Joe Biden could be a great president, but can he win?

Joe Biden could be a great president, but can he win?
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Joe BidenJoe BidenDonald Trump and Joe Biden create different narratives for the election Poll: Biden widens lead over Trump to 10 points Biden: 'We are a nation in pain, but we must not allow this pain to destroy us' MORE could make a great president, but he’d have to defy history to do it. All signs point toward the former vice president making a presidential run, but to win Biden will have to throw out most of his past political lessons and learn some new tricks.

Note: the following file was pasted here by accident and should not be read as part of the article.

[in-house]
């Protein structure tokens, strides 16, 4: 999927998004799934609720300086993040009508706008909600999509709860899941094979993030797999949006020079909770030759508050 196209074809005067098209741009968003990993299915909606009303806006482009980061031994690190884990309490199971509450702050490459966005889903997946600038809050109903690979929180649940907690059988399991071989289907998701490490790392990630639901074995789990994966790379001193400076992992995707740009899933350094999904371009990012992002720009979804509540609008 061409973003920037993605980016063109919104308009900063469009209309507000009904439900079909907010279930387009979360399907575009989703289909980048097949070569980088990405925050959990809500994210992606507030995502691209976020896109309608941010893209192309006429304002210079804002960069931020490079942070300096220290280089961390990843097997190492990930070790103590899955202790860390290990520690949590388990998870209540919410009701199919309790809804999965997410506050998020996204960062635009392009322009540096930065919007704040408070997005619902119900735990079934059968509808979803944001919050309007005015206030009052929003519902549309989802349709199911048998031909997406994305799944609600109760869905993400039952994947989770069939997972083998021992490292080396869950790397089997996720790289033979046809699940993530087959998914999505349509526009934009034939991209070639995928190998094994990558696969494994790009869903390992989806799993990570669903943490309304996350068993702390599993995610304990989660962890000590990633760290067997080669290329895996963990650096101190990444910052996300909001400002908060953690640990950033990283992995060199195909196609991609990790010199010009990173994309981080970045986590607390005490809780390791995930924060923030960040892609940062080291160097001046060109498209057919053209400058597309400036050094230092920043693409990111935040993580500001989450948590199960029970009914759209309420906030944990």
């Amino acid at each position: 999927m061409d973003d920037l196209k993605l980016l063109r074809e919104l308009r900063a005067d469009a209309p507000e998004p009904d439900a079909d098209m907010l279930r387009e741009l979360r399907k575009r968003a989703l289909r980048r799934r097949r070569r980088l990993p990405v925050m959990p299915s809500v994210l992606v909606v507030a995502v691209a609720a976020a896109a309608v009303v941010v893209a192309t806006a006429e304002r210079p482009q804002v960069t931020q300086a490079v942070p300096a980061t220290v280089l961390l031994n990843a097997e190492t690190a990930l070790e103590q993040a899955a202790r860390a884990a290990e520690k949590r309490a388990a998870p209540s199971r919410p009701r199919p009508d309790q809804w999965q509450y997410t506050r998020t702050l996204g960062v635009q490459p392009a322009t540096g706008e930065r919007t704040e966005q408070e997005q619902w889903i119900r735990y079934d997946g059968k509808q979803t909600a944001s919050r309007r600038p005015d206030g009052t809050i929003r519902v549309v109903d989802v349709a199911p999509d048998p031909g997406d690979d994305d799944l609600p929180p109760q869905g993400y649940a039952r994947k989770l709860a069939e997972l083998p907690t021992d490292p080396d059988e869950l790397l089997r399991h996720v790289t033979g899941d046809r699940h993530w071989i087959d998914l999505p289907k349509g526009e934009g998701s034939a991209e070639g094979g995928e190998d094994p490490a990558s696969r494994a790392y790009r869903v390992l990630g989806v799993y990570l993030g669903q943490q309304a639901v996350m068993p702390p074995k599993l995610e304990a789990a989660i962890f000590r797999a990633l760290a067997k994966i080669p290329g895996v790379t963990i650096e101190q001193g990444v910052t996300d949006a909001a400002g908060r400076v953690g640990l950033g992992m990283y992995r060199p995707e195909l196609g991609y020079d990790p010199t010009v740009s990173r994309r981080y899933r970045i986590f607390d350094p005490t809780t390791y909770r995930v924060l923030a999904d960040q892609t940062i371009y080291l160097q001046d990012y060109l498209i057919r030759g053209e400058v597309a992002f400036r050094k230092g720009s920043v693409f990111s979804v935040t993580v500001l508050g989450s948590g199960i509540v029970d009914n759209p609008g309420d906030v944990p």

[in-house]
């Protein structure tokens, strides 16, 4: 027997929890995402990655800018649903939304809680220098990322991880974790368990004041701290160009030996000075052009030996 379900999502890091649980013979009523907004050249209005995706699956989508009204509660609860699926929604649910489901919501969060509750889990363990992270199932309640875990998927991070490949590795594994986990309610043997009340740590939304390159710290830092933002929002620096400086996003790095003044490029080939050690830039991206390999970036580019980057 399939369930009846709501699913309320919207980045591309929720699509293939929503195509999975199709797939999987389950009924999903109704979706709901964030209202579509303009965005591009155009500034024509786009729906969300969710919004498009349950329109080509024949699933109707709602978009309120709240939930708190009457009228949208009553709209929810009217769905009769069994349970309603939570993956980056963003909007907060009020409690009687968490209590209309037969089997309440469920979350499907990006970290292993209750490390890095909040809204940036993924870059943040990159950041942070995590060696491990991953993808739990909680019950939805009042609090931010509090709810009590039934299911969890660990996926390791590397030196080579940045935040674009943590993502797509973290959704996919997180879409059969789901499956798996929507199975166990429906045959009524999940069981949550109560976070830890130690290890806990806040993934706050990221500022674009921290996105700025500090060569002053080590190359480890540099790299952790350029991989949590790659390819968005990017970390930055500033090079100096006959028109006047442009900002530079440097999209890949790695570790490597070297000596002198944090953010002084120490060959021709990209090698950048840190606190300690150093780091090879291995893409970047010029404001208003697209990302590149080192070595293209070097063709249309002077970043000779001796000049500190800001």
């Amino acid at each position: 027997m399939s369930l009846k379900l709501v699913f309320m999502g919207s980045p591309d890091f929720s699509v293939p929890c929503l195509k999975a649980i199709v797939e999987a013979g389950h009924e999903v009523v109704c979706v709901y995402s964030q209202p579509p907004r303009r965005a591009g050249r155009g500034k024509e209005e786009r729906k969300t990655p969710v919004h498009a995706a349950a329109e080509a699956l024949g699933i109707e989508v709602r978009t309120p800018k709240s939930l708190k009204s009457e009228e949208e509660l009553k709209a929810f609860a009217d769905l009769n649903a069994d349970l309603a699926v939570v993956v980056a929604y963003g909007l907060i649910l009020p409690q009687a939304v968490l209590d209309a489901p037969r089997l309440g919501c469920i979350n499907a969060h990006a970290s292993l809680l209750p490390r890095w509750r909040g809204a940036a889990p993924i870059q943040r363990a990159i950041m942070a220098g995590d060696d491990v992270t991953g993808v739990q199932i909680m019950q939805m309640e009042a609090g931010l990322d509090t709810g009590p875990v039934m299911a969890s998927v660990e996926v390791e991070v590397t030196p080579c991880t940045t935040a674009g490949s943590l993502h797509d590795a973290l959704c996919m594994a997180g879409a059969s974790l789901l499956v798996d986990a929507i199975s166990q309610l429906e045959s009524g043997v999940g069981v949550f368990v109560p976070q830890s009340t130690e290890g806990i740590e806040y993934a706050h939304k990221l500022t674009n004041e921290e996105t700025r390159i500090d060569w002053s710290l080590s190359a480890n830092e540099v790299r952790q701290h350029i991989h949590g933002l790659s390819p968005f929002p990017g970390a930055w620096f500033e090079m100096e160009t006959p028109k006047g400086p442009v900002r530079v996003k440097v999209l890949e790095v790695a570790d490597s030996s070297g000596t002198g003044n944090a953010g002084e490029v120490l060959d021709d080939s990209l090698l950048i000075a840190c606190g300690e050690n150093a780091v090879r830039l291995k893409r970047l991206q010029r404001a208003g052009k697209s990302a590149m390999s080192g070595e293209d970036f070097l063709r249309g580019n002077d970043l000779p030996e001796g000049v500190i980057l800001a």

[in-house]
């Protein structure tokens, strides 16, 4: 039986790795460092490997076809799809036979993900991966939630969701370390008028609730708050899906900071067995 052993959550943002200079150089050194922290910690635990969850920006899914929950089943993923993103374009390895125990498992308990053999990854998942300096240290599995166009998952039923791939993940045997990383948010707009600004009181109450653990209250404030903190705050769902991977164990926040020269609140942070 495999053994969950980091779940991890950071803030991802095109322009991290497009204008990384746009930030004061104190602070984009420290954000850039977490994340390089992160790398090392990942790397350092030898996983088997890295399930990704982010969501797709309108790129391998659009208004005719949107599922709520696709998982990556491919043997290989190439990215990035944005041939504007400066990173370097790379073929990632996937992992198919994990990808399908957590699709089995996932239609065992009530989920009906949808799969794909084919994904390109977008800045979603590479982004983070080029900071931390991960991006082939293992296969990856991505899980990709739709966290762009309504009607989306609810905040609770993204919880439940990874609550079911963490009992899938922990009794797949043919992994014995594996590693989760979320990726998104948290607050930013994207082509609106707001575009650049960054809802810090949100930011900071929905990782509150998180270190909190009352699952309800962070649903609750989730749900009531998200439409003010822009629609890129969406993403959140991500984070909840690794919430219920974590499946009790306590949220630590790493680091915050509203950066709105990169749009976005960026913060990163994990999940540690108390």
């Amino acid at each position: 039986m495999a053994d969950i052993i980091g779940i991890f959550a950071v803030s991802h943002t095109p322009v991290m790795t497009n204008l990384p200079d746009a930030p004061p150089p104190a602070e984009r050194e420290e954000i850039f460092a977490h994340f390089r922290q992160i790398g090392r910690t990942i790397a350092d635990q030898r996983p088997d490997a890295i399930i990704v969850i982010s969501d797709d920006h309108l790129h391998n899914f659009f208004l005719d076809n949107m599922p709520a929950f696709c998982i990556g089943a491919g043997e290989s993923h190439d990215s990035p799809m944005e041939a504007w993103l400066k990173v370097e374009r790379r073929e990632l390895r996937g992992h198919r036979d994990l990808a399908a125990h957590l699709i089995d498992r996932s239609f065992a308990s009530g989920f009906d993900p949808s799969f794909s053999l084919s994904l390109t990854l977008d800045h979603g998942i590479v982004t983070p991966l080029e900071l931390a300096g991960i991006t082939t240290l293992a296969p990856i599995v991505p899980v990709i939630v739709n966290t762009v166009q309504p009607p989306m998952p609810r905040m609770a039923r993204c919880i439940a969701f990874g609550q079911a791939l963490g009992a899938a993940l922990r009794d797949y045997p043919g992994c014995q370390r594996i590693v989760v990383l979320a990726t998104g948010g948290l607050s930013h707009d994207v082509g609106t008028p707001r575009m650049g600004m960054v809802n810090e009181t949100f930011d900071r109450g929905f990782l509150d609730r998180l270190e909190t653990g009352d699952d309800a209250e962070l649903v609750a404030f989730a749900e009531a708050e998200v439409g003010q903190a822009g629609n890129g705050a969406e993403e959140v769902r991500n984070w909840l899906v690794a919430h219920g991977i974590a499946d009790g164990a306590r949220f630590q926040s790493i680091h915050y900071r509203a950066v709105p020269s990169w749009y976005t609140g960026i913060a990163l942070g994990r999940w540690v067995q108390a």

As a U.S. senator, Biden participated in every serious policy debate of the past 40 years. As vice president, he helped bring the country back from the brink of financial ruin and protected President Obama’s flank. The Obama history will help him with African-Americans, but many Democrats fret that Obama’s tenure was marked by too many half-measures and not a full-throated liberalism. Biden will have to give these hungry progressives a vision of the future independent of Obama’s.